The latest addition to my website is Sabahattin Ali‘s Kürk Mantolu Madonna (Madonna in a Fur Coat). Our narrator, who has lost his job, gets a job where he has to work with a German translator called Raif. Raif is treated badly at work and badly at home (by his in-laws) and is often ill. When Raif seems to be dying the narrator is given a notebook which contains Raif’s story. He had gone to Germany as a young man and drifted around, till he went to a modern art exhibition. He did not like the art till be saw the final painting, a self-portrait by a woman called Maria Puder, which he christens Madonna in a Fur Coat. He is determined to find her and eventually does. The rest of the book is about their up-and-down relationship and, given what we know from the early part of the book, it is not going to end well. Ali tells an excellent love story as well as the story of a man whose life was defined by one meeting and has been failure both before and since.
The latest addition to my website is Orhan Pamuk‘s The Red-Haired Woman. Our hero, Cem, has father issues. His father has deserted the family but when Cem gets a holiday job digging wells, he sees the well-digger, Master Mahmut, as a father figure. They are digging a well in Öngören, a suburb of Istanbul, and things are not going well. One day, Cem accidentally drops the bucket full of spoil down the well while Master Mahmut is digging. He hears a scream and then nothing. There is no reply when he calls. He flees the site and hears nothing more. He studies engineering geology, has a successful career, and a happy marriage with Ayse and his worries about the consequences of his action fade but do not disappear. Then, one day, he gets a job in Öngören, just by where they were digging the well. His father obsession – he becomes obsessed with the Oedipus legend and the Rostam and Sohrab legend in which father/son relationships inadvertently end, respectively, in the death of the father (Oedipus) and the son (Rostam and Sohrab). This is another good story, well told, even if not his greatest work.
The latest addition to my website is Oğuz Atay‘s Tutunamayanlar (The Disconnected). This is the great Turkish post-modernist novel which, sadly, only appeared (and quickly disappeared) in English in a print run of 200 copies in 2017. Superficially, it is the story of a Turkish engineer, Turgut, who is trying to find out about a friend who allegedly committed suicide. In his investigations, he finds that the man, Selim, to whom he thought he was very close, had numerous friends of which he knew nothing. Selim was a big reader and we delve into his complicated reading (only introductions to books) and writing (an Encyclopaedia of the Turkish Disconnected, i.e. those who do not fit in and who often fail in their endeavours, of which Selim numbers himself). Turgut is also considering writing: a novel of the sighs of a tortured soul. And then Turgut disappears. Game playing is also key to the book. The book has been called the Turkish Ulysses and while it is not Ulysses, it is certainly the Turkish post-modern classic. It is sad that it is not readily available in English, as it should be.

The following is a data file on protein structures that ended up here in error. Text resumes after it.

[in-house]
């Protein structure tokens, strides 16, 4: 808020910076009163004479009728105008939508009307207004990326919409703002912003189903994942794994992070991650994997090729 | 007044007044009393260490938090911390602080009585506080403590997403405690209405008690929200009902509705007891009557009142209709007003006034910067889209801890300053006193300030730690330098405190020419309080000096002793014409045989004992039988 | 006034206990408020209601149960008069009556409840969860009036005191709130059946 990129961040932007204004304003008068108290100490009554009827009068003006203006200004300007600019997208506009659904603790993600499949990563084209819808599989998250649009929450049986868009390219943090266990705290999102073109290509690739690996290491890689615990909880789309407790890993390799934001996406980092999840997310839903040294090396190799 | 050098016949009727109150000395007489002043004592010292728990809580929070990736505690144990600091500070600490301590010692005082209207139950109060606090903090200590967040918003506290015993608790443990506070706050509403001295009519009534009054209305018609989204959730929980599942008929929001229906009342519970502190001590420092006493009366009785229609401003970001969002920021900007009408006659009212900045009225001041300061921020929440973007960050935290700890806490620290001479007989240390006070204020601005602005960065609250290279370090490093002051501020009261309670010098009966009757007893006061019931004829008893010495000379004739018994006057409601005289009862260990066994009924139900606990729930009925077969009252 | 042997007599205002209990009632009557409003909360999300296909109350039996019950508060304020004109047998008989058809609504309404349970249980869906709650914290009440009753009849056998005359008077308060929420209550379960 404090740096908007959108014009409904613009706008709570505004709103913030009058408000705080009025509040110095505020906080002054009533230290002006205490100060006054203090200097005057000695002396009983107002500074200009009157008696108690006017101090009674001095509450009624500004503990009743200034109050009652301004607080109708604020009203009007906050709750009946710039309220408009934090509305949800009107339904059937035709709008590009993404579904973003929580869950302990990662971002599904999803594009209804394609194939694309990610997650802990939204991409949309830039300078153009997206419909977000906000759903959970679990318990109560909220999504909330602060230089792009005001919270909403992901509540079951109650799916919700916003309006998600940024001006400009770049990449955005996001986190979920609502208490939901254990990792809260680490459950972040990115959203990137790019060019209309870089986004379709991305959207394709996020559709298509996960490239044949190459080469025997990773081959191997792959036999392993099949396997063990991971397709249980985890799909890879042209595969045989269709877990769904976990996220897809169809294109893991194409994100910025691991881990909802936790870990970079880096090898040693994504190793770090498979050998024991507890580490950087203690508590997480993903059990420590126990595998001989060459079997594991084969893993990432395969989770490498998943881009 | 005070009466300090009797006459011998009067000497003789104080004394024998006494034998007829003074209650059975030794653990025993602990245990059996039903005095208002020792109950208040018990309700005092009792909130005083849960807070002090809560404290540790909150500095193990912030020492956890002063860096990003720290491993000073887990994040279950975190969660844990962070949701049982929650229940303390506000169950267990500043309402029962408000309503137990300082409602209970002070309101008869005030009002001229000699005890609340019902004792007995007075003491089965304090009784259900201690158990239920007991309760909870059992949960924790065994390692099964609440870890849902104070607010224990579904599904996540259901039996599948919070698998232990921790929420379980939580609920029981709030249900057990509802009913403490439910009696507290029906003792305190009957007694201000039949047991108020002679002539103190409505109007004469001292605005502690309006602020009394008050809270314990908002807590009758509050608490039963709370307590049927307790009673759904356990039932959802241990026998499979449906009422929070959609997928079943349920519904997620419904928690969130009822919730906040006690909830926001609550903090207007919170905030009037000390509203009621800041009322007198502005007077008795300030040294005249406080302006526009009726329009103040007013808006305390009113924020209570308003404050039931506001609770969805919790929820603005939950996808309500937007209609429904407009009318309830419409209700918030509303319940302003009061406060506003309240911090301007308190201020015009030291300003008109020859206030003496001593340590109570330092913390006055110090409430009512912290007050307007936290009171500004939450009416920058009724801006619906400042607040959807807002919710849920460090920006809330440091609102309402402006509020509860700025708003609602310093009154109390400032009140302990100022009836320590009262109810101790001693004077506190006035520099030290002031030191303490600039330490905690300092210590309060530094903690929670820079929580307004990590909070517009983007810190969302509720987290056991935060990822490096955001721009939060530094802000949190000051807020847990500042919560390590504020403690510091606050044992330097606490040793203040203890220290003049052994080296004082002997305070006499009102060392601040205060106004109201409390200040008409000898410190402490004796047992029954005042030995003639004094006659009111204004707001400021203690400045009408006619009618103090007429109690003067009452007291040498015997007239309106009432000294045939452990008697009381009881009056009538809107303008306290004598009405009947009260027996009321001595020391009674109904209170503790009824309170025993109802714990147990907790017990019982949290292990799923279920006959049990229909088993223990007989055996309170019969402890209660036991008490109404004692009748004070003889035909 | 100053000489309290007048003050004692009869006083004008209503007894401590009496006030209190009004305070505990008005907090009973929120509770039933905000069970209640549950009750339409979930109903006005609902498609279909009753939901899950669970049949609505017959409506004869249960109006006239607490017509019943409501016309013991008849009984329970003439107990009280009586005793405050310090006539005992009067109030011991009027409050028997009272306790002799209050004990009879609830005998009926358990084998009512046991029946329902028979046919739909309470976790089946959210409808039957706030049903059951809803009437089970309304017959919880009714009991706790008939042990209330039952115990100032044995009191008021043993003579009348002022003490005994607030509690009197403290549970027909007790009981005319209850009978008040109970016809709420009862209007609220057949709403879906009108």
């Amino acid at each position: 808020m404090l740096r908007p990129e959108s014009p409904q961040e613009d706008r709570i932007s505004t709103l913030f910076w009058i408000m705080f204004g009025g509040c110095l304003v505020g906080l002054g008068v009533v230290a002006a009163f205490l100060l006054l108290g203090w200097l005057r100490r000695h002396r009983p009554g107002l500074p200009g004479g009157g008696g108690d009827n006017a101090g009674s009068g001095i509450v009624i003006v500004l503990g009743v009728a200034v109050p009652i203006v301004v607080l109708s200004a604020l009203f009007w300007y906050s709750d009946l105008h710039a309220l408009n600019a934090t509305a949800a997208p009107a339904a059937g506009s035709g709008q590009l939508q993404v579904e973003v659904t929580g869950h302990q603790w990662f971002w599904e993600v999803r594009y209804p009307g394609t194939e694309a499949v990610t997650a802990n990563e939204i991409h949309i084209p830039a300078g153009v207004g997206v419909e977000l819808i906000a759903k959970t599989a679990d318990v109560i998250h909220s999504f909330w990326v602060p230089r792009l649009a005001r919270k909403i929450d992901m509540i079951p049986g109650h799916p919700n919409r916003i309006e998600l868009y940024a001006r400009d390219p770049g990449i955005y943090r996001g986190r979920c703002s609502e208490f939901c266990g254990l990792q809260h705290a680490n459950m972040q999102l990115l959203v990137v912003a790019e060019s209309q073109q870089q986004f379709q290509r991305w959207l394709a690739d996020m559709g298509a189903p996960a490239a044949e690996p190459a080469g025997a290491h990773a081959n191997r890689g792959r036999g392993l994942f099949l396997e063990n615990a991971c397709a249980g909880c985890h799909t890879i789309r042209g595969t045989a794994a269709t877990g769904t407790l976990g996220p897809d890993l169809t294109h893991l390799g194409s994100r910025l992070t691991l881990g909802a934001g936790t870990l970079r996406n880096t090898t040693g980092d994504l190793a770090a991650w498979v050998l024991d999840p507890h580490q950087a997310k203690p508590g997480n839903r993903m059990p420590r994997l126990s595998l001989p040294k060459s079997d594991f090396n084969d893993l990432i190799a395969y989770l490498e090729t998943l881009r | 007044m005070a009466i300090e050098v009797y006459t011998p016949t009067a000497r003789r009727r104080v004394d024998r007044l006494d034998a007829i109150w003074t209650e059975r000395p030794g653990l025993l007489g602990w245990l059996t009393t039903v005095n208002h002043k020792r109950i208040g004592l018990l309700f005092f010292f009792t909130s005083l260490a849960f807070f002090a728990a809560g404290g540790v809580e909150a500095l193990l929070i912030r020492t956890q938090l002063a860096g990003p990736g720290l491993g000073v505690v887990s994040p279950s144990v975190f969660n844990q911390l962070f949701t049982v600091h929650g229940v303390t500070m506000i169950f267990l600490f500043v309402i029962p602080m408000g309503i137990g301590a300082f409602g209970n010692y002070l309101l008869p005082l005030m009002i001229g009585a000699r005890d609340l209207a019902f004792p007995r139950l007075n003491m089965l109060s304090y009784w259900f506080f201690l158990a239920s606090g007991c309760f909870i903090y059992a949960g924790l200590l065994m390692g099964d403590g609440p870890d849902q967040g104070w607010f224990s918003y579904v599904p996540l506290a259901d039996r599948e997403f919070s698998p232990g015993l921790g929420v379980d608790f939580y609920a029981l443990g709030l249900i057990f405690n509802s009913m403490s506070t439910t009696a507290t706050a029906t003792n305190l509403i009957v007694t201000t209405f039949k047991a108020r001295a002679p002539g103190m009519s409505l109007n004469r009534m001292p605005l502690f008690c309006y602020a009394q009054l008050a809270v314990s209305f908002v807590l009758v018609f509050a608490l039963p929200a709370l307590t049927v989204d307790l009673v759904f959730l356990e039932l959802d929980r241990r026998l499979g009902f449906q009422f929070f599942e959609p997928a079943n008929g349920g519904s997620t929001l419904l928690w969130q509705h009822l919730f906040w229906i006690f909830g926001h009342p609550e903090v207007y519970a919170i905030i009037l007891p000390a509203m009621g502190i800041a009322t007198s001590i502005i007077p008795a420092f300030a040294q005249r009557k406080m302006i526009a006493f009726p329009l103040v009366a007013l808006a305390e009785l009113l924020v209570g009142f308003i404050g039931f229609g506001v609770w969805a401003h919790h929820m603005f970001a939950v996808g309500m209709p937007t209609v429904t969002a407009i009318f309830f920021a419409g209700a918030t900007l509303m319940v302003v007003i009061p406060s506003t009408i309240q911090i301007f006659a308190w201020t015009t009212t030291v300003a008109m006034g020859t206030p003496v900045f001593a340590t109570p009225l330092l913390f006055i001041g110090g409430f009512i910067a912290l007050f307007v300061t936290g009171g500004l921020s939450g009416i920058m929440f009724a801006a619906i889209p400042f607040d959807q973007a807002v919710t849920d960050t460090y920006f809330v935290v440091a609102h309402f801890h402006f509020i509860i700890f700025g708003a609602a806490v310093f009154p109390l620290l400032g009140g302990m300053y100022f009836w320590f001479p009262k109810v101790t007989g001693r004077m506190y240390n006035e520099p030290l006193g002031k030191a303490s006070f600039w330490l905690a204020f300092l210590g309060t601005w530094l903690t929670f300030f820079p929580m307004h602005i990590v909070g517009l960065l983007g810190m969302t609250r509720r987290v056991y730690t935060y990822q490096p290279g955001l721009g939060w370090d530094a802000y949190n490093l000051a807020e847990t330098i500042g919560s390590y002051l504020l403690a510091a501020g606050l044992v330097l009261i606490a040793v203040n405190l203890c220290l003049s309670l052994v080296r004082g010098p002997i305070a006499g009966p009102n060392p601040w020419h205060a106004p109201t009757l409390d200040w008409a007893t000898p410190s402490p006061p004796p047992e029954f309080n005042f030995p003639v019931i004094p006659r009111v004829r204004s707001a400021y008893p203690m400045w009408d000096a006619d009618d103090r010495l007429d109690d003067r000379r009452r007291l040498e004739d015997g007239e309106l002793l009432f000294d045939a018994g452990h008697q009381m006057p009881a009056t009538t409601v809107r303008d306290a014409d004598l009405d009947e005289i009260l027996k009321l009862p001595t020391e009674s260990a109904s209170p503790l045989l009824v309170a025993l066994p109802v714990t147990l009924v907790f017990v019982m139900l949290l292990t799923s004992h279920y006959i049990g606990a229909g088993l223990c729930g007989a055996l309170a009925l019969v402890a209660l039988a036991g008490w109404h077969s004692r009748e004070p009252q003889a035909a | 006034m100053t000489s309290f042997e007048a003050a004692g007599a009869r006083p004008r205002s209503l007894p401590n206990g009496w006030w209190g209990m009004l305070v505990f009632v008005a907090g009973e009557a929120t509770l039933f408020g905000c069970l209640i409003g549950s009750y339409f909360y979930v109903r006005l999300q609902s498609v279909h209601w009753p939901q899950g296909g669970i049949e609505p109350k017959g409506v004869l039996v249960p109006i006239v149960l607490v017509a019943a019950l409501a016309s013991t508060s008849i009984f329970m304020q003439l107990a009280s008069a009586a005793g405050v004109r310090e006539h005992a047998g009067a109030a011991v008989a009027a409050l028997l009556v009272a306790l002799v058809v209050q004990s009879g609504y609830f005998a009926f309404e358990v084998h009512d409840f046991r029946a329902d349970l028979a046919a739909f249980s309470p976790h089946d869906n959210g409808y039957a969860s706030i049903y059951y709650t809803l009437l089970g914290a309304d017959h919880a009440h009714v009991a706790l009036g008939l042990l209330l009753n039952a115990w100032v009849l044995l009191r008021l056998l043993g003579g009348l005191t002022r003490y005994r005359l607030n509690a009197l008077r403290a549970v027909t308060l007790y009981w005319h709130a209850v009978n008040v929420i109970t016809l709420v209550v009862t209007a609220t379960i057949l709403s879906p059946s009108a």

Every year, around this time, I read books only from one country. This year I have chosen Turkey. It is no secret that Turkey is currently in turmoil, with massive repression of journalists and anyone opposing President Erdoğan. The only two Turkish writers on my site at the moment – Orhan Pamuk and Ece Temelkuran – have both fallen out with the administration and have faced problems.
I am not going to give a potted history of Turkish literature, not least because I know very little about it. I have provided a few links below if you wish to know more. Like other cultures, Turkey has had its folk tradition, its national epics and its poetry and, also like other cultures, the novel is a relatively recent innovation. The first Turkish novel was said to be Sami Frashëri‘s تعشق طلعت و فطنت; (Tal’at and Fitnat In Love), first published in 1873. It does not appear to be available in English but is readily available in German as Die Liebesgeschichte von Talat und Fitnat and published by Literaturca Verlag in 2013. Frashëri was ethnically an Albanian
The author of the novel that is actually the first novel to be published in Turkish was Armenian, Vartan Pasha (Paşa). His novel Akabi Hikâyesi [Akabi’s Story] was first published in 1851. It has been reissued in Turkish and Armenian but not, as far as I can tell, in any other language.
Often under the influence of French writers, Turkish novels started to appear more frequently in the late nineteenth century. None of them made much of an impact outside Turkey till the publication in 1932 of Yakup Kadri Karaosmanoğlu‘s Yaban, which has been published in French (L’étranger) and German (Der Fremdling) but not English.
One of the problems Turkish literature faces is that their earlier literature was written in Arabic script. Latin script was not adopted till 1928, As a result much of the older Turkish literature is not available to the modern generation who cannot read the Arabic script. This issue is highlighted in one of the books I shall be reading.
Turkish prose fiction did develop from that period and there are quite a few novelists whose work has been translated into English and other European languages though with the exception of Orhan Pamuk and, perhaps, Elik Shafak, they have not made much impression in the English-speaking world. I am looking forward to discovering some of these writers about whom I know little but their name.